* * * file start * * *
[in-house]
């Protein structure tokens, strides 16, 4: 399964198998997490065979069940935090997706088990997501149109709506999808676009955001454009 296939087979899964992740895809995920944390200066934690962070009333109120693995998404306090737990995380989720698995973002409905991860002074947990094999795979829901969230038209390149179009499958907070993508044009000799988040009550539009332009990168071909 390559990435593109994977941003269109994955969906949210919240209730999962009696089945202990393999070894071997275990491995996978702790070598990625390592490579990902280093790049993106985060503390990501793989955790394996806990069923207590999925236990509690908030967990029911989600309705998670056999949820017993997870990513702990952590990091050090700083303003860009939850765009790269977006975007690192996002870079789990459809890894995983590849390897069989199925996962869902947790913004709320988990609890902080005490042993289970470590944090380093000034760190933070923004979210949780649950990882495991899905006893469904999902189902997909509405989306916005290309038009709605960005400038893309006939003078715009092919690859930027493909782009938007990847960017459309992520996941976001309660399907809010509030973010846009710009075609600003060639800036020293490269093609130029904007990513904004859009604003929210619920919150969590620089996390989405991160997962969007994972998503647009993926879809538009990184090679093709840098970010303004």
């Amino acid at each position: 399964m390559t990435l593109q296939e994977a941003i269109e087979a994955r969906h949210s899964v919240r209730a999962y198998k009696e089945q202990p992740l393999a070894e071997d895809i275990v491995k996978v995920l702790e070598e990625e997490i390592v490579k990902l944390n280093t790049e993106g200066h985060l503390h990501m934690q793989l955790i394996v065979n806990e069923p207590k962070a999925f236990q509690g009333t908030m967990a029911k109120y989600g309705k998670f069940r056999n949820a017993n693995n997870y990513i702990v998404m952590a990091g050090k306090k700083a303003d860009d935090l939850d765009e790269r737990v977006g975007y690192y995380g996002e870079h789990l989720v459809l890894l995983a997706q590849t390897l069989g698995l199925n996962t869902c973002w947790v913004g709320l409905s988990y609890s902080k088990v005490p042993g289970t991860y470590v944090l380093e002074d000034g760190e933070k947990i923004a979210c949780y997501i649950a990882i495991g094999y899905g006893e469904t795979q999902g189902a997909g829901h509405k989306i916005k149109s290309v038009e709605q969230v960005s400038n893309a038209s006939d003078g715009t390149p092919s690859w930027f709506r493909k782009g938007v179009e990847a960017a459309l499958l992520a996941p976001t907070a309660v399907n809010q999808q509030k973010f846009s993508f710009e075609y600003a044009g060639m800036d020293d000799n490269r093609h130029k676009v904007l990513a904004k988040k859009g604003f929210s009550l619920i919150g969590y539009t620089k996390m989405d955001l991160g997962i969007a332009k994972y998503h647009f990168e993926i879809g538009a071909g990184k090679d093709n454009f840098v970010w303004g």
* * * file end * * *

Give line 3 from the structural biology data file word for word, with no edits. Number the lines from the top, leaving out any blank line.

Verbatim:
């Amino acid at each position: 399964m390559t990435l593109q296939e994977a941003i269109e087979a994955r969906h949210s899964v919240r209730a999962y198998k009696e089945q202990p992740l393999a070894e071997d895809i275990v491995k996978v995920l702790e070598e990625e997490i390592v490579k990902l944390n280093t790049e993106g200066h985060l503390h990501m934690q793989l955790i394996v065979n806990e069923p207590k962070a999925f236990q509690g009333t908030m967990a029911k109120y989600g309705k998670f069940r056999n949820a017993n693995n997870y990513i702990v998404m952590a990091g050090k306090k700083a303003d860009d935090l939850d765009e790269r737990v977006g975007y690192y995380g996002e870079h789990l989720v459809l890894l995983a997706q590849t390897l069989g698995l199925n996962t869902c973002w947790v913004g709320l409905s988990y609890s902080k088990v005490p042993g289970t991860y470590v944090l380093e002074d000034g760190e933070k947990i923004a979210c949780y997501i649950a990882i495991g094999y899905g006893e469904t795979q999902g189902a997909g829901h509405k989306i916005k149109s290309v038009e709605q969230v960005s400038n893309a038209s006939d003078g715009t390149p092919s690859w930027f709506r493909k782009g938007v179009e990847a960017a459309l499958l992520a996941p976001t907070a309660v399907n809010q999808q509030k973010f846009s993508f710009e075609y600003a044009g060639m800036d020293d000799n490269r093609h130029k676009v904007l990513a904004k988040k859009g604003f929210s009550l619920i919150g969590y539009t620089k996390m989405d955001l991160g997962i969007a332009k994972y998503h647009f990168e993926i879809g538009a071909g990184k090679d093709n454009f840098v970010w303004g």